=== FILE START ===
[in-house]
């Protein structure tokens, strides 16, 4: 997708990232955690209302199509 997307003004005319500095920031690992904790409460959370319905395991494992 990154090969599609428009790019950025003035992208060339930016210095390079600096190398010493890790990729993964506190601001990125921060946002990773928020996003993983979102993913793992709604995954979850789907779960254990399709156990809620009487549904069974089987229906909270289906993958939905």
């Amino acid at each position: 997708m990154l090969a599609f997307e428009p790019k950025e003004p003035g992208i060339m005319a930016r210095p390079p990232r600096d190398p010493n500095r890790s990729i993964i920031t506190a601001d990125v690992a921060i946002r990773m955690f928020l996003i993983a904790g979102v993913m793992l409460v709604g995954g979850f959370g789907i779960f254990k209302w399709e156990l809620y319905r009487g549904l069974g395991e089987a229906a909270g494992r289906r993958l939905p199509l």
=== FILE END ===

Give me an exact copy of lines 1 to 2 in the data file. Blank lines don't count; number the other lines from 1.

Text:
[in-house]
């Protein structure tokens, strides 16, 4: 997708990232955690209302199509 997307003004005319500095920031690992904790409460959370319905395991494992 990154090969599609428009790019950025003035992208060339930016210095390079600096190398010493890790990729993964506190601001990125921060946002990773928020996003993983979102993913793992709604995954979850789907779960254990399709156990809620009487549904069974089987229906909270289906993958939905």